RSVIP: How Green Was My Gala
But granola in the gift bag and a local farm-fresh menu didn't mean that guests wore Birkenstocks. In fact, Miller had opalescent strips on her not exactly homespun dress. "I was so happy," said the designer, "because they go with my necklace by Jacqui Toboroff that I have never had a chance to wear."
The Green Gala took place at the Wolffer Estate, a sprawling vineyard in Sagaponack, New York . . . Hamptons heartland. Amidst aligned rows of grapevines, a Wolffer Estate tasting center abuts Route 27. Turning west, past an Italianate villa structure, some 400 guests, including James Lipton of "The Actors Studio," drove across flaxen fields where they parked their Mercedes SUVs, and hopefully a few hybrid vehicles.
The local farm-fresh menu served in a breezy tent included gravlax and organic beets on baby lettuce from Early Girl Farm (the Moriches). A Wolffer verjus beurre blanc accompanied the sea bass, as well as a salad of vegetables from Cutchogue's Satur Farms. Chef Brian Fishman of Sweet Karma whipped up a local goat-cheese cake marinated in Wolffer's late harvest Chardonnay. "It was the best food I have ever had at an event . . . ever," said Miller.
Silent auction items also said green. Lot 304 included "Martha Stewart clean, effective, responsible, safe laundry detergent." Lot 108 was an Ella Vickers recycled sailcloth bag. For a suggested value of $320, bidders could receive a year of organic dairy products from Organic Valley. And for $500 per tree, they could plant the 20-foot birch trees decorating the event at their homes. Instant tree-lined driveway. A 13-day African eco-safari for two which starts at the Ngong Treehouses in Nairobi went for $18,000 in the live auction. Heady total raised by auction: $130,000.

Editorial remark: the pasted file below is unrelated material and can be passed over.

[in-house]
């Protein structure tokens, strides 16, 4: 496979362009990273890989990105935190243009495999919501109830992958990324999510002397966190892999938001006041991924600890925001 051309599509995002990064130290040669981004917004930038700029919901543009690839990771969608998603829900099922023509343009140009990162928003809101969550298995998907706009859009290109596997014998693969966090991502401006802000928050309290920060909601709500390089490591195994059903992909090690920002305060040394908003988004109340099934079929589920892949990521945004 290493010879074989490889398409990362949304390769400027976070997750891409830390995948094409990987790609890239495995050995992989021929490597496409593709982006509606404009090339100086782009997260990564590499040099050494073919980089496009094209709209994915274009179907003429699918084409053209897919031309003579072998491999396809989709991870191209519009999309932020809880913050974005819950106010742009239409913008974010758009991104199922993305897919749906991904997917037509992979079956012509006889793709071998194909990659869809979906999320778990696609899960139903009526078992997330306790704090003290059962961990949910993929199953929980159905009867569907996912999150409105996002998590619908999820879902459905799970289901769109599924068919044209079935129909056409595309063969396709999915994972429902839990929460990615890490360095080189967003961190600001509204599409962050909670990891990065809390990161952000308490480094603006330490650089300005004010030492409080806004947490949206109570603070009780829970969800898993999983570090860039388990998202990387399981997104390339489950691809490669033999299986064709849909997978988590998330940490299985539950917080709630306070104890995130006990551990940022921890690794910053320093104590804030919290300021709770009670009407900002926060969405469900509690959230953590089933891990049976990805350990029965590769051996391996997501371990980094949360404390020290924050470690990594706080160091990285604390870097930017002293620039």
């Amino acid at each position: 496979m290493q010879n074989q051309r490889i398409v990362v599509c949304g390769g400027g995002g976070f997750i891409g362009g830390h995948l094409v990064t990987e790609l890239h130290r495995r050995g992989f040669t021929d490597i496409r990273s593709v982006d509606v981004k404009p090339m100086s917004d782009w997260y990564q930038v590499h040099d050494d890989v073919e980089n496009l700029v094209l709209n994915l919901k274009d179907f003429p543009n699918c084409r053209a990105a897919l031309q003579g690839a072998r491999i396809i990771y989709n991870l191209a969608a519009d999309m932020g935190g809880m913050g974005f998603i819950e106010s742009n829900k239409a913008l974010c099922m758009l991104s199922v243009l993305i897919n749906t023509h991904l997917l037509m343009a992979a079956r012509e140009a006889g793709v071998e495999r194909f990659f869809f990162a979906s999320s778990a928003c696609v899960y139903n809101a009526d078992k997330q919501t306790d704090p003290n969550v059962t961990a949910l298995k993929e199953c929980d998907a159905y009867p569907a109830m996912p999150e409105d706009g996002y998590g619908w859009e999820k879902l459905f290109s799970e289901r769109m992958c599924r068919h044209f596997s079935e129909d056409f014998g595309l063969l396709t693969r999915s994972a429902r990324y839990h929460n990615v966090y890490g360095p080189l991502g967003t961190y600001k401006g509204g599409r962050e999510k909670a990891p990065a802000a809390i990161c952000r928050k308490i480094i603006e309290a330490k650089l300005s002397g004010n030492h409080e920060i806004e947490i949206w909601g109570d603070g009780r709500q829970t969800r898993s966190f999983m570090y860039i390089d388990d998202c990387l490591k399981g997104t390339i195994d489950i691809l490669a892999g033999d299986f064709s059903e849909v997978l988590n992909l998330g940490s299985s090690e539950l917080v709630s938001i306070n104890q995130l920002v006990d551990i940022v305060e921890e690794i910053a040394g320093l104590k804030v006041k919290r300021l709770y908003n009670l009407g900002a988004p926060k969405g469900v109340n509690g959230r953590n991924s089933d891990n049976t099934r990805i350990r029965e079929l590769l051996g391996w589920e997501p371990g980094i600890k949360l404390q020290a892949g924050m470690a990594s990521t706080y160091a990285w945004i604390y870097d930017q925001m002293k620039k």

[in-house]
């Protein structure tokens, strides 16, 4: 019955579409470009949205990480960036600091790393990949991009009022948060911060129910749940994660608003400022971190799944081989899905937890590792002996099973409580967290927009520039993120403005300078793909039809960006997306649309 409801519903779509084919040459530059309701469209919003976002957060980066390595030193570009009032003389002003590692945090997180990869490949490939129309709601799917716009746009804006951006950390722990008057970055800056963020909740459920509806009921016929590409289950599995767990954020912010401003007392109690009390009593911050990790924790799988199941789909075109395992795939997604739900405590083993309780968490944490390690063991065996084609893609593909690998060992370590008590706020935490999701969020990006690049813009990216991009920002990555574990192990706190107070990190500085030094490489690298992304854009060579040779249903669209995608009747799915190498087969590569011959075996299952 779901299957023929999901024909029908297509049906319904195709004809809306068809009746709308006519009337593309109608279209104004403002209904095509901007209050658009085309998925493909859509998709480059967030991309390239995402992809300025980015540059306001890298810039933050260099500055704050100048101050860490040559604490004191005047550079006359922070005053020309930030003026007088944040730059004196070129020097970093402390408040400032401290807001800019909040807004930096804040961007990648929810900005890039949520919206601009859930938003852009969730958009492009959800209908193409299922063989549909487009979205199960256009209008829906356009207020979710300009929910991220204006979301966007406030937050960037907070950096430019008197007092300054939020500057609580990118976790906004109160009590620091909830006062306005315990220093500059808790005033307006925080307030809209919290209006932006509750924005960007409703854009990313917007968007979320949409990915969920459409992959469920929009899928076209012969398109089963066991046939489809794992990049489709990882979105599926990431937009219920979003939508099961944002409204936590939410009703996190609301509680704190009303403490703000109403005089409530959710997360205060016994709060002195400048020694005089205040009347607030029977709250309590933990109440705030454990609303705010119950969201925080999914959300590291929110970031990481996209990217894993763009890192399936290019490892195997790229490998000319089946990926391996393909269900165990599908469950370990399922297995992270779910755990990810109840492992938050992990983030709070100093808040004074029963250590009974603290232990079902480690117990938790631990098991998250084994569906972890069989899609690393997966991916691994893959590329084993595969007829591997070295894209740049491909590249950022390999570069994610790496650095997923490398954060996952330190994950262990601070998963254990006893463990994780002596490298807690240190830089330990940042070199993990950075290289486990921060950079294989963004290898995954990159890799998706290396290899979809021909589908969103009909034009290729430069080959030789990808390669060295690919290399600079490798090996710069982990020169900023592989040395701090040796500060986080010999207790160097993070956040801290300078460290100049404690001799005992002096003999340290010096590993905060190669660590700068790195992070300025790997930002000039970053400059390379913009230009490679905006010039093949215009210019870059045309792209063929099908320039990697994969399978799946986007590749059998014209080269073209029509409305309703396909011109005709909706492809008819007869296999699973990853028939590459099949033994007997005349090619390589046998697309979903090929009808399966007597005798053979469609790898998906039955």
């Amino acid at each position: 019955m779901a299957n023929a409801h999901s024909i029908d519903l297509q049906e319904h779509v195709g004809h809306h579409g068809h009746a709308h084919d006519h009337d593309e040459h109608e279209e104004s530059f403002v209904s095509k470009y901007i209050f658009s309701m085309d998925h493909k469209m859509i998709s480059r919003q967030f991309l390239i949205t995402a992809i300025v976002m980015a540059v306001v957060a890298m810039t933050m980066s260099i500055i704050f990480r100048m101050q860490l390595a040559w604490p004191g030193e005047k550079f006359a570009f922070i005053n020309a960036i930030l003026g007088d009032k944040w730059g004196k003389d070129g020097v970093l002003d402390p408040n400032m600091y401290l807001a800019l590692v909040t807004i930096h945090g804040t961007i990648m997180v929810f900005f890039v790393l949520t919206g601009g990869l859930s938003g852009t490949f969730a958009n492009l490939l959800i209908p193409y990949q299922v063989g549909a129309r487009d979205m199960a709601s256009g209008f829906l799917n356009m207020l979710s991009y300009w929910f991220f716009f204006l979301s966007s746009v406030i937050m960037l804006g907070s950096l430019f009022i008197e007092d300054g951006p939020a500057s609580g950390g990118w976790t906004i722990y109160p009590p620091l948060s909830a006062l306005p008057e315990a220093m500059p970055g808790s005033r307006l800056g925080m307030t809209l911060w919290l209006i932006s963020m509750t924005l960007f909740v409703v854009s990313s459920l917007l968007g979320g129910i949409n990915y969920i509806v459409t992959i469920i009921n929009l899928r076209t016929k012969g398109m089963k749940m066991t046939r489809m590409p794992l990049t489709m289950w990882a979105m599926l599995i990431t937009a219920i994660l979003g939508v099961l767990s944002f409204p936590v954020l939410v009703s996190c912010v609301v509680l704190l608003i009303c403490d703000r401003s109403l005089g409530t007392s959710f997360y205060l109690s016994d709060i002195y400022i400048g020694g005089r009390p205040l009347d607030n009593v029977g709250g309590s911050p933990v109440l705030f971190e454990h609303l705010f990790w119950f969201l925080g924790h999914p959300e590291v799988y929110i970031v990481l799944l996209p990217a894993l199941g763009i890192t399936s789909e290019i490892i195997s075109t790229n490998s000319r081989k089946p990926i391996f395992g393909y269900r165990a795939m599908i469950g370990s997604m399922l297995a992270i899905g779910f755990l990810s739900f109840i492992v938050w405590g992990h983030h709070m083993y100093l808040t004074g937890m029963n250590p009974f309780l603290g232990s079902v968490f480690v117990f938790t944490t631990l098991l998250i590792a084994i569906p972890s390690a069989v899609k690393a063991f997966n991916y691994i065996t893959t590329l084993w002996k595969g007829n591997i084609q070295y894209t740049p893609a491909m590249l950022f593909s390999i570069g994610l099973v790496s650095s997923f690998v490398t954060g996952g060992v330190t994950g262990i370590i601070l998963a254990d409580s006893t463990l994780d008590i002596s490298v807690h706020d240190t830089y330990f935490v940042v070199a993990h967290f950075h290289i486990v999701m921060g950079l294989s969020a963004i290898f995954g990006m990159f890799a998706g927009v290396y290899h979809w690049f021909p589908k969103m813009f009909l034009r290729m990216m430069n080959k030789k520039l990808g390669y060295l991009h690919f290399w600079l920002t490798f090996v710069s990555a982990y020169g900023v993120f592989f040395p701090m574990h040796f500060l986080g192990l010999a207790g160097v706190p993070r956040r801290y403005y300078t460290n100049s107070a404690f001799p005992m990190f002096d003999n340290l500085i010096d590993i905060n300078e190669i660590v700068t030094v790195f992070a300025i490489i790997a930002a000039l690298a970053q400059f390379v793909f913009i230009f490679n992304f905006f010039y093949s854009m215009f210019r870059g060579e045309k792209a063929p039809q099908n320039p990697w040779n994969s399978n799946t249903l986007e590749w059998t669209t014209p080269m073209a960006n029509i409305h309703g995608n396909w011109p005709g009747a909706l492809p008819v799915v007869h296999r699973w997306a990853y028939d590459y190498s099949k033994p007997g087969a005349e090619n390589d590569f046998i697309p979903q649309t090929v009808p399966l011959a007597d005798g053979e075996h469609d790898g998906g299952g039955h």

April Trigg of Eventologie, who planned the event, said she was wearing a recycled organic dress from H&M's Garden collection. The former Los Angeles talent agent told Luxist that she replanted herself in Atlanta "to create parties that I feel good about."
So how green was this gala? "Pretty green," answered Trigg. "We used chefs acquainted with local farms and fisheries. Two separate dumpsters were employed, one to recycle and one for food compost. And all of the power generated for the tent came from Green Now biodiesel generators."
Leftover food went to local food banks. And, as expected, centerpieces were particularly green. "We did green leaves and succulents that came from the East End [of Long Island]; horsetails represented the East End marshlands," said Trigg. "They were potted, so after the event, guests could take them home to use on their tables and replant in their gardens."
Proceeds, $600,000 in all, will be dedicated to education, advocacy, and community action. The big issue, according to Bob DeLuca, president of Group for the East End: "To protect the farms, beaches, and natural environment that make the East End such a special place.